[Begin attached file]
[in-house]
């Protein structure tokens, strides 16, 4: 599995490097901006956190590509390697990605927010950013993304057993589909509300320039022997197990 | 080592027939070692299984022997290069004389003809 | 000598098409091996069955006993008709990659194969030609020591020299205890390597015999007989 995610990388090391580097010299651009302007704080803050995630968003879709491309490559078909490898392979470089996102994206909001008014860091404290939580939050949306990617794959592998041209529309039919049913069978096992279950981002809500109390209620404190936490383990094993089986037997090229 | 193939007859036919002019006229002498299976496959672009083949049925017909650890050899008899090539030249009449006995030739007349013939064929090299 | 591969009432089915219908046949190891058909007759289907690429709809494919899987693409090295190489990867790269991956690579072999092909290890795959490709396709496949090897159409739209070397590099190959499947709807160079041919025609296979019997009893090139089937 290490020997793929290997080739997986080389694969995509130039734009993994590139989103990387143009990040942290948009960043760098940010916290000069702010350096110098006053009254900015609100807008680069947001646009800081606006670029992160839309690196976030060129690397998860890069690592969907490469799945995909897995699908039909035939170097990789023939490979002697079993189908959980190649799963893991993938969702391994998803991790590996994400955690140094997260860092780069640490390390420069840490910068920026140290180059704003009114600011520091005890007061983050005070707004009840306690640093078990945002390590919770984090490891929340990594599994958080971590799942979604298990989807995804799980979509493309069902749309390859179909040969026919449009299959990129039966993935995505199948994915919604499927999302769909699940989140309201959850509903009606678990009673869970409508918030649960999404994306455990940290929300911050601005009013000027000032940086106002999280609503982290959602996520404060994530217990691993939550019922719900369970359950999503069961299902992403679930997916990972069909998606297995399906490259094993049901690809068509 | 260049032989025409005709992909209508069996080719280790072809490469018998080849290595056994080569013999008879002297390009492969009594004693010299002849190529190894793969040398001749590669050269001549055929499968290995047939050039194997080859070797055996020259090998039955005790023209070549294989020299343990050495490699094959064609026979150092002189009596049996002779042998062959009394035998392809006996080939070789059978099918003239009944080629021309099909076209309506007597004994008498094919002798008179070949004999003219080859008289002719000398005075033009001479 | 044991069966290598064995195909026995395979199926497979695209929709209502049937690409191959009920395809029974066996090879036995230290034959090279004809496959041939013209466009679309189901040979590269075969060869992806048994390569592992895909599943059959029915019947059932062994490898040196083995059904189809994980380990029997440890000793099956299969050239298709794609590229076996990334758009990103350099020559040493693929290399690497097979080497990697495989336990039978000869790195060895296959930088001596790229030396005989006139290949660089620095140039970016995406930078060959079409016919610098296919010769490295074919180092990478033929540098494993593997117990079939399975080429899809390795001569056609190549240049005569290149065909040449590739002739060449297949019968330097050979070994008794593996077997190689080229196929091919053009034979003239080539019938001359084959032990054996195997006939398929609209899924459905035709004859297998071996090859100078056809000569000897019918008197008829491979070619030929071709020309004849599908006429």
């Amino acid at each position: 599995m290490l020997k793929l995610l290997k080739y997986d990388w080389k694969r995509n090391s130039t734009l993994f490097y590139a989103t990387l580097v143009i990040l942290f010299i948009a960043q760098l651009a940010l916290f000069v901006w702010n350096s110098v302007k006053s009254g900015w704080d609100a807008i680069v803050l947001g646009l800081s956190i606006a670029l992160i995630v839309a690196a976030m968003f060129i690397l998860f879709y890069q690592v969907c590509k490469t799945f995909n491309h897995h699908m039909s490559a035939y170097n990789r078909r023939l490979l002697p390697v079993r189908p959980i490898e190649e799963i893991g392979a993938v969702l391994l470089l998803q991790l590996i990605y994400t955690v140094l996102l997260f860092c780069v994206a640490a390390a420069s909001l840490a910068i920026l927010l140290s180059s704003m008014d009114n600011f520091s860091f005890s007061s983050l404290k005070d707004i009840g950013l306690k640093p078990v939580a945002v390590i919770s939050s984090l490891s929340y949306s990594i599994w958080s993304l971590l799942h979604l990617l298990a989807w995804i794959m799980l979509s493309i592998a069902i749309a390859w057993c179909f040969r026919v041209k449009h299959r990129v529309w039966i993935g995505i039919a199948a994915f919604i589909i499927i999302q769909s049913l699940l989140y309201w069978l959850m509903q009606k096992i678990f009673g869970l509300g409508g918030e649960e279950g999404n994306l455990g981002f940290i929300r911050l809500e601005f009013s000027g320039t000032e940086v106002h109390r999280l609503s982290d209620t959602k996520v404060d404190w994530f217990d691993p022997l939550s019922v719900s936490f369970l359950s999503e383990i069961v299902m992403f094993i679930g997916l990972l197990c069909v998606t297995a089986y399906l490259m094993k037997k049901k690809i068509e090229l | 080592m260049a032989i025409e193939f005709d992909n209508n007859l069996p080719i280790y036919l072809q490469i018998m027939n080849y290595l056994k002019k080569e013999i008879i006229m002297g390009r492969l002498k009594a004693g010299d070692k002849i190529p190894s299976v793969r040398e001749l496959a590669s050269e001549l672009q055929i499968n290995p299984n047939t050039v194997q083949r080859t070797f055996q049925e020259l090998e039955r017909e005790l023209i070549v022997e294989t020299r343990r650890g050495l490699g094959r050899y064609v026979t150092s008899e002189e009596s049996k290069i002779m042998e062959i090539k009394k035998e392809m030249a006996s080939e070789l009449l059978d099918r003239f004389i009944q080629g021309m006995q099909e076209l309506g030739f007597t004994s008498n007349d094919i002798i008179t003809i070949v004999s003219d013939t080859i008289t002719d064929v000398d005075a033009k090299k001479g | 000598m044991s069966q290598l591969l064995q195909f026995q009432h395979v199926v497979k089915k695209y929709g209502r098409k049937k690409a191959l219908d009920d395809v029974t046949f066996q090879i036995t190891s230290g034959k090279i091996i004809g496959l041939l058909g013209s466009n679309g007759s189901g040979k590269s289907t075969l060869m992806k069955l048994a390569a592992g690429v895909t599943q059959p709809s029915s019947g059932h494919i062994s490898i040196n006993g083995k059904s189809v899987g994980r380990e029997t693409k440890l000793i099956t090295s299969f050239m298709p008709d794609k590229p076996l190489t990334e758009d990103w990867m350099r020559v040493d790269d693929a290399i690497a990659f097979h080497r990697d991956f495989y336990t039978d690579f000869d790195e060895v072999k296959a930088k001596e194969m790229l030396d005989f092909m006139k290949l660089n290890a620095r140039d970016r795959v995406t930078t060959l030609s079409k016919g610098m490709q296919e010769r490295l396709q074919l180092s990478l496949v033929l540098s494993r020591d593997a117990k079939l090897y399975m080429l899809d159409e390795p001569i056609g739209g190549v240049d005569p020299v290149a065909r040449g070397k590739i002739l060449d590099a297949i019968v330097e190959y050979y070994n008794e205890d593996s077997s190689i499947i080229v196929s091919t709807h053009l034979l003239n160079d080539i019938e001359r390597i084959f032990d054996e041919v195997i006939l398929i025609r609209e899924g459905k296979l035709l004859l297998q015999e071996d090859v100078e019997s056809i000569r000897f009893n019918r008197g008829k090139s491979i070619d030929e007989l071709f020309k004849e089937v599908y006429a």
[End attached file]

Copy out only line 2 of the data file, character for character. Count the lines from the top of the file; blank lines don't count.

């Protein structure tokens, strides 16, 4: 599995490097901006956190590509390697990605927010950013993304057993589909509300320039022997197990 | 080592027939070692299984022997290069004389003809 | 000598098409091996069955006993008709990659194969030609020591020299205890390597015999007989 995610990388090391580097010299651009302007704080803050995630968003879709491309490559078909490898392979470089996102994206909001008014860091404290939580939050949306990617794959592998041209529309039919049913069978096992279950981002809500109390209620404190936490383990094993089986037997090229 | 193939007859036919002019006229002498299976496959672009083949049925017909650890050899008899090539030249009449006995030739007349013939064929090299 | 591969009432089915219908046949190891058909007759289907690429709809494919899987693409090295190489990867790269991956690579072999092909290890795959490709396709496949090897159409739209070397590099190959499947709807160079041919025609296979019997009893090139089937 290490020997793929290997080739997986080389694969995509130039734009993994590139989103990387143009990040942290948009960043760098940010916290000069702010350096110098006053009254900015609100807008680069947001646009800081606006670029992160839309690196976030060129690397998860890069690592969907490469799945995909897995699908039909035939170097990789023939490979002697079993189908959980190649799963893991993938969702391994998803991790590996994400955690140094997260860092780069640490390390420069840490910068920026140290180059704003009114600011520091005890007061983050005070707004009840306690640093078990945002390590919770984090490891929340990594599994958080971590799942979604298990989807995804799980979509493309069902749309390859179909040969026919449009299959990129039966993935995505199948994915919604499927999302769909699940989140309201959850509903009606678990009673869970409508918030649960999404994306455990940290929300911050601005009013000027000032940086106002999280609503982290959602996520404060994530217990691993939550019922719900369970359950999503069961299902992403679930997916990972069909998606297995399906490259094993049901690809068509 | 260049032989025409005709992909209508069996080719280790072809490469018998080849290595056994080569013999008879002297390009492969009594004693010299002849190529190894793969040398001749590669050269001549055929499968290995047939050039194997080859070797055996020259090998039955005790023209070549294989020299343990050495490699094959064609026979150092002189009596049996002779042998062959009394035998392809006996080939070789059978099918003239009944080629021309099909076209309506007597004994008498094919002798008179070949004999003219080859008289002719000398005075033009001479 | 044991069966290598064995195909026995395979199926497979695209929709209502049937690409191959009920395809029974066996090879036995230290034959090279004809496959041939013209466009679309189901040979590269075969060869992806048994390569592992895909599943059959029915019947059932062994490898040196083995059904189809994980380990029997440890000793099956299969050239298709794609590229076996990334758009990103350099020559040493693929290399690497097979080497990697495989336990039978000869790195060895296959930088001596790229030396005989006139290949660089620095140039970016995406930078060959079409016919610098296919010769490295074919180092990478033929540098494993593997117990079939399975080429899809390795001569056609190549240049005569290149065909040449590739002739060449297949019968330097050979070994008794593996077997190689080229196929091919053009034979003239080539019938001359084959032990054996195997006939398929609209899924459905035709004859297998071996090859100078056809000569000897019918008197008829491979070619030929071709020309004849599908006429």